Byline: Nicholas Kralev, THE WASHINGTON TIMES
The Bush administration, abandoning its reluctance to lock the United States into a new strategic arms-control agreement with Russia, yesterday said it would sign a legally binding document as early as May.
Although both Washington and Moscow committed to reducing their nuclear arsenals by two-thirds in November, the United States had been resisting Russia's call for a formal accord, arguing that it wanted to avoid treaties reminiscent of the Cold War.
But yesterday, Secretary of State Colin L. Powell said Washington was "hard at work on an agreement to record these commitments."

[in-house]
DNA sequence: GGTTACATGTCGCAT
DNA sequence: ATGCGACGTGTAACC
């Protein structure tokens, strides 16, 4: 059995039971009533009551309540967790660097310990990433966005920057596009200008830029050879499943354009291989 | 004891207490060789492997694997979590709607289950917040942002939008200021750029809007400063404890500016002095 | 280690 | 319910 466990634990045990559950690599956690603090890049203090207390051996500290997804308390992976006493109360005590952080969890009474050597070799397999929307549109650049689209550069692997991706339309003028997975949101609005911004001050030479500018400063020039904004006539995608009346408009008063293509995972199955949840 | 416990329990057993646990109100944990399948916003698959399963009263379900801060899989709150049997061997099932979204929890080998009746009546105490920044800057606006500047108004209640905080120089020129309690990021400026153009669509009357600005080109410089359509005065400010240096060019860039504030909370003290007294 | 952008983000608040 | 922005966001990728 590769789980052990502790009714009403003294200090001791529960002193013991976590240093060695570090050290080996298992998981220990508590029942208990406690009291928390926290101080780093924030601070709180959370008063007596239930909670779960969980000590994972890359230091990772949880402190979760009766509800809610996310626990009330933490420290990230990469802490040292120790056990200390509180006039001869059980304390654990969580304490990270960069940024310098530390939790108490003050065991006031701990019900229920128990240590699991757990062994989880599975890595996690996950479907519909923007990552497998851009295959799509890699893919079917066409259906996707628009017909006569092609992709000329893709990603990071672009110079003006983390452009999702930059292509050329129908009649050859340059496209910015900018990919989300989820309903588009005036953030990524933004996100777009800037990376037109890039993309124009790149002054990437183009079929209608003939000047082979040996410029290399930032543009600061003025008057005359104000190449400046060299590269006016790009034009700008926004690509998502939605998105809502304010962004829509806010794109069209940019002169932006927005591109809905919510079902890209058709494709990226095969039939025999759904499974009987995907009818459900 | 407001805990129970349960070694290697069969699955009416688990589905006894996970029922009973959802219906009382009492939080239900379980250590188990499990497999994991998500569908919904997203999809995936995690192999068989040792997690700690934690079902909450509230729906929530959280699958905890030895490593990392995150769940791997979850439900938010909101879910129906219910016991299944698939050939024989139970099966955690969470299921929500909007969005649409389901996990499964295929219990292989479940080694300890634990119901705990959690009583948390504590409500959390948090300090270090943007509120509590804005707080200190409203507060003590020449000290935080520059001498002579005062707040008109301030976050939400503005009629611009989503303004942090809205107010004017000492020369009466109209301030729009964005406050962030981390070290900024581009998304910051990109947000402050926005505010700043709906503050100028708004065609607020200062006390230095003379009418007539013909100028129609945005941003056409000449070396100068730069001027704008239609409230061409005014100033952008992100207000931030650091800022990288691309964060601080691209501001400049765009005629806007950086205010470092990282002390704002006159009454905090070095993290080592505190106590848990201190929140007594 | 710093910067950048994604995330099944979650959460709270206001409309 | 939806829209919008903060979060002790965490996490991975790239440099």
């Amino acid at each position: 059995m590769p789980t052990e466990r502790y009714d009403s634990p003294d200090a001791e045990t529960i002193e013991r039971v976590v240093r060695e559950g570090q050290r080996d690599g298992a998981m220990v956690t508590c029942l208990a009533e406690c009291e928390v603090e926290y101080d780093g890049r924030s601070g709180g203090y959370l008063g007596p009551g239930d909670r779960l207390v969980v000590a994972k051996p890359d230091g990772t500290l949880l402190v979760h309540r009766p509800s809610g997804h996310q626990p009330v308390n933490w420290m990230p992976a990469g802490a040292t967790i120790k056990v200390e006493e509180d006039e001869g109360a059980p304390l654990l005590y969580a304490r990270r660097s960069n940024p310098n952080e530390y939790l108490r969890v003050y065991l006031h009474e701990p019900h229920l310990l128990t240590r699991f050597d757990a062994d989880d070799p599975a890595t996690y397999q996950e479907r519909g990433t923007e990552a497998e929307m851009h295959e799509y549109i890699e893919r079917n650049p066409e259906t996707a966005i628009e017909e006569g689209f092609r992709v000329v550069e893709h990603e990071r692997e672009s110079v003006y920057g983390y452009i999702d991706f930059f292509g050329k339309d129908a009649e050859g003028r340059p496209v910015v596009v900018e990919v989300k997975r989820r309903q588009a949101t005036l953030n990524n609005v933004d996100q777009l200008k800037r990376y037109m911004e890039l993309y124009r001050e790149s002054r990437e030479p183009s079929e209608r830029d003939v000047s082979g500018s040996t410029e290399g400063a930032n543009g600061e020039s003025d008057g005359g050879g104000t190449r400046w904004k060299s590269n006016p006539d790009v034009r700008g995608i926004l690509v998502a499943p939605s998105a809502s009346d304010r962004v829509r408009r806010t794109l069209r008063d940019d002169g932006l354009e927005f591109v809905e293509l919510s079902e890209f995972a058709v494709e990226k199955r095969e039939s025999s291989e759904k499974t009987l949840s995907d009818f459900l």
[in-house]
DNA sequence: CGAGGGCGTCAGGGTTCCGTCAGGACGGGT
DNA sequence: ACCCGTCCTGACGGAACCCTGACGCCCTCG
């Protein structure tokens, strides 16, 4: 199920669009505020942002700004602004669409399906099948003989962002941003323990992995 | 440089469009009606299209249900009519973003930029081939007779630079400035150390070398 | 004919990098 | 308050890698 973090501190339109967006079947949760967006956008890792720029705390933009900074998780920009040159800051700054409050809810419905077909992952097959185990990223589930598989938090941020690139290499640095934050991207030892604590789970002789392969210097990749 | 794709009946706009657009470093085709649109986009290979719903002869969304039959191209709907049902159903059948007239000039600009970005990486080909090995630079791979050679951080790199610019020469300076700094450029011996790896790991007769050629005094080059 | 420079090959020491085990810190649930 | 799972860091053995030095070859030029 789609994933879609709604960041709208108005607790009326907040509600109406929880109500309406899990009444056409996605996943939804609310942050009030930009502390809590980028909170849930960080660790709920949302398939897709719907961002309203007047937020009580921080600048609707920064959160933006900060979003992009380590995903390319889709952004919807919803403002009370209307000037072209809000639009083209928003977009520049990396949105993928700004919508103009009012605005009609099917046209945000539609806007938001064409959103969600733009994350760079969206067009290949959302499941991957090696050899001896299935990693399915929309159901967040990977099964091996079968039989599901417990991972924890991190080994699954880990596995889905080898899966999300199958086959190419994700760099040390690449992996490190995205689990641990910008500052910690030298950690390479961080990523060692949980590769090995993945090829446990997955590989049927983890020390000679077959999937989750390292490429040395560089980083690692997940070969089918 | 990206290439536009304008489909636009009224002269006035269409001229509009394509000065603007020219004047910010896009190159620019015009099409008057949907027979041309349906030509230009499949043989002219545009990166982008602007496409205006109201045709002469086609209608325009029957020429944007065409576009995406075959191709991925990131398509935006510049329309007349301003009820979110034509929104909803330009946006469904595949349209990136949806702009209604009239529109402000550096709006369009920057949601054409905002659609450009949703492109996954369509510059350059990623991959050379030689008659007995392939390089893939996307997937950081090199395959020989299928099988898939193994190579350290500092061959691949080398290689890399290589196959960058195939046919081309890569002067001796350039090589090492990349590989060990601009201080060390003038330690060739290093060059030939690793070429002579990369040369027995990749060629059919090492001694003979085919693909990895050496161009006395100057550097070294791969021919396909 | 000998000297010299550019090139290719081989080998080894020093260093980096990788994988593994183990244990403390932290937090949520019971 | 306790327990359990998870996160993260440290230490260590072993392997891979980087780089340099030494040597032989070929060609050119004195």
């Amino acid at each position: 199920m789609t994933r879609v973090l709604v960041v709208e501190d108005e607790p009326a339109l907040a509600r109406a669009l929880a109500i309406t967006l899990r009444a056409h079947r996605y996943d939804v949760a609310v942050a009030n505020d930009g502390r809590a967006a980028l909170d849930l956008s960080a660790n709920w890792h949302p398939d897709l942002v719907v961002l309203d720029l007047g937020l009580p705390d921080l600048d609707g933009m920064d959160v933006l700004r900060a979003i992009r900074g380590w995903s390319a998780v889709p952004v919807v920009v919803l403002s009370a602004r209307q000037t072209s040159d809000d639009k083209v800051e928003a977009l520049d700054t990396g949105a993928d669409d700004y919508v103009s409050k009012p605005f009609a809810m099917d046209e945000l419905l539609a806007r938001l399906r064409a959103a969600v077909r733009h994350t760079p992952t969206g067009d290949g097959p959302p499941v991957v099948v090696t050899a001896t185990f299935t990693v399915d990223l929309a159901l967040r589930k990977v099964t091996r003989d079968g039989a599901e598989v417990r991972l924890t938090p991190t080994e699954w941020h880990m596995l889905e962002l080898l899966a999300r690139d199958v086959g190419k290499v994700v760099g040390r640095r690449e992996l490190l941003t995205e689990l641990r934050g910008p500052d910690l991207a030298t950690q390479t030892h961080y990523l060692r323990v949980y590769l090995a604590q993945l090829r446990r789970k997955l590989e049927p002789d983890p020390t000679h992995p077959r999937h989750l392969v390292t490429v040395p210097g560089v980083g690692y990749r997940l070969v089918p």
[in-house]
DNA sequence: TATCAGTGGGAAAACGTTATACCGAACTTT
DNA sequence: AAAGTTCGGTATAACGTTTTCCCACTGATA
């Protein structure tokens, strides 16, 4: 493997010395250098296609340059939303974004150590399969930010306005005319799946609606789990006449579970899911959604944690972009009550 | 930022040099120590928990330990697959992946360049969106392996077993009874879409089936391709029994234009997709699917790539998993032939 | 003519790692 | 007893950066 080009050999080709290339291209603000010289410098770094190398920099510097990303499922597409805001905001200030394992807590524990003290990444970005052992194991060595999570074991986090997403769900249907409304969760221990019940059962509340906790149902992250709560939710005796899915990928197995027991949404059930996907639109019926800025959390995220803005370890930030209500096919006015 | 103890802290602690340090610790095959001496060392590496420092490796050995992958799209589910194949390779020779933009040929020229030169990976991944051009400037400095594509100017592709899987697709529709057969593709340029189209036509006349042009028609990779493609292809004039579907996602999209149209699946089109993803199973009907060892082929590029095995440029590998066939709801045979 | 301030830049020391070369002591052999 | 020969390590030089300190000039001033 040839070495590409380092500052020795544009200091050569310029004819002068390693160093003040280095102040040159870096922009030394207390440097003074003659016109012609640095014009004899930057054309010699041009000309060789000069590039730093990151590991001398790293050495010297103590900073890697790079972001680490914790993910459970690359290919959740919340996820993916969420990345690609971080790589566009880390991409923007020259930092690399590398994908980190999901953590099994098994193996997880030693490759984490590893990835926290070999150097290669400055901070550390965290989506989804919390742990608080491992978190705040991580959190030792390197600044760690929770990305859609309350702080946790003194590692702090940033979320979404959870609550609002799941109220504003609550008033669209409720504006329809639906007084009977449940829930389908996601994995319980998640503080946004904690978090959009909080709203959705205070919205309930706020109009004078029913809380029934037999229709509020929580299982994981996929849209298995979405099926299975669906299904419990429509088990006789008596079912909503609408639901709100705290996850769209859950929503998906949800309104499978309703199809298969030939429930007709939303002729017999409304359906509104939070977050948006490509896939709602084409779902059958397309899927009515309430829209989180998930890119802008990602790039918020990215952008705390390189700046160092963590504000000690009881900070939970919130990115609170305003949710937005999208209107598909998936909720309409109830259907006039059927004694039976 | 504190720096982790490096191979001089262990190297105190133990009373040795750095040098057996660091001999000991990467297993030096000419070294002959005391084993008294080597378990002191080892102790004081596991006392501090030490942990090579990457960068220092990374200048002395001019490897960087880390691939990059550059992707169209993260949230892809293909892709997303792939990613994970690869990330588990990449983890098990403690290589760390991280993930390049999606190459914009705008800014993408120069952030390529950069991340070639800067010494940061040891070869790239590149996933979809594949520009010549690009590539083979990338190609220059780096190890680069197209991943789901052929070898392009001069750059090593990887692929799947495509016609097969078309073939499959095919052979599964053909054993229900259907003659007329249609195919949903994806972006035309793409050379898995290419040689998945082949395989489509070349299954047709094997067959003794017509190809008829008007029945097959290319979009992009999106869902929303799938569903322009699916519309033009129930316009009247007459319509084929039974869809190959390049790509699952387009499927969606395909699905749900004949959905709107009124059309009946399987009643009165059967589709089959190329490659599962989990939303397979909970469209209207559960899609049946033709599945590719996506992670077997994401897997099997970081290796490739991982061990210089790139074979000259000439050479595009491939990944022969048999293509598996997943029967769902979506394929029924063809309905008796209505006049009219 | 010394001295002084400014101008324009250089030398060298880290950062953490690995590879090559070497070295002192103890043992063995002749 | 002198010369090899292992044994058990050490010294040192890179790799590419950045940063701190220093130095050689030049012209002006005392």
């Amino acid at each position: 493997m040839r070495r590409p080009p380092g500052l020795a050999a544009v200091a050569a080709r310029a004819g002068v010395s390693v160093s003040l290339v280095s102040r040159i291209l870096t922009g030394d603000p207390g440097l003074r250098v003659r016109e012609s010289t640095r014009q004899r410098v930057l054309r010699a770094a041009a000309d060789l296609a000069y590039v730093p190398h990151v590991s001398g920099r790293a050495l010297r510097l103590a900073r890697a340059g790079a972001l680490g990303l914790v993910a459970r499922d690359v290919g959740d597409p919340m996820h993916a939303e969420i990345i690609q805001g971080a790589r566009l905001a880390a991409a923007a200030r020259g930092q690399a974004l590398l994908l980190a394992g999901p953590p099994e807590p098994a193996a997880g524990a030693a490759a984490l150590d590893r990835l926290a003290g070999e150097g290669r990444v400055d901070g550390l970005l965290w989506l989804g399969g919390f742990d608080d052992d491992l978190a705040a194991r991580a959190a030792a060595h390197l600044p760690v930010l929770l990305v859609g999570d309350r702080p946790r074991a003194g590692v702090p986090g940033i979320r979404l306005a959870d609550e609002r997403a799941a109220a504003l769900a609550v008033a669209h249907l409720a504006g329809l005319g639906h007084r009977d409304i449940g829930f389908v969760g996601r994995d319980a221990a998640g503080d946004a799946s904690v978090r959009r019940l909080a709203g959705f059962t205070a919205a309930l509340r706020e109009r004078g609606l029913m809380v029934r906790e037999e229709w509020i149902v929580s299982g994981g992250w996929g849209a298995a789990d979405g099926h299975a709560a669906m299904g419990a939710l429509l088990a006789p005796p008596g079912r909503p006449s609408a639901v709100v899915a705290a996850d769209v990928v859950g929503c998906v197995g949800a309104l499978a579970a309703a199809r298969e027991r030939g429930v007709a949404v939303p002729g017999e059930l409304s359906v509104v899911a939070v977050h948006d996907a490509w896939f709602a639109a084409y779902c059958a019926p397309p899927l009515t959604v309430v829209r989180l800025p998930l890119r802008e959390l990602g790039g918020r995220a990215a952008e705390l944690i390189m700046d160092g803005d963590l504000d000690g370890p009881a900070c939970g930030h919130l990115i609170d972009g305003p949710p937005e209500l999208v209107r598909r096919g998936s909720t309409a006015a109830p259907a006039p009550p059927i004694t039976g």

"We do expect that, as we codify this framework, it will be something that will be legally binding and we are examining different ways in which this can happen," Mr. Powell told the Senate Foreign Relations Committee. "It can be an executive agreement on which both houses of Congress might like to speak or it might be a treaty."
Both U.S. and Russian officials said they expect the agreement to be signed by President Bush and Vladimir Putin, the Russian president, during their summit in Moscow in late May.
When the two presidents met in Washington and Crawford, Texas, three months ago, Mr. Bush pledged to slash the U.S. arsenal to between 1,700 and 2,200 warheads from the current level of about 7,000 over 10 years. Mr. Putin responded by announcing cuts to between 1,500 and 2,000 warheads from about 6,000.
Mr. Bush suggested that a handshake would be enough to accept the mutual pledges, saying, "We don't need an arms-control agreement. …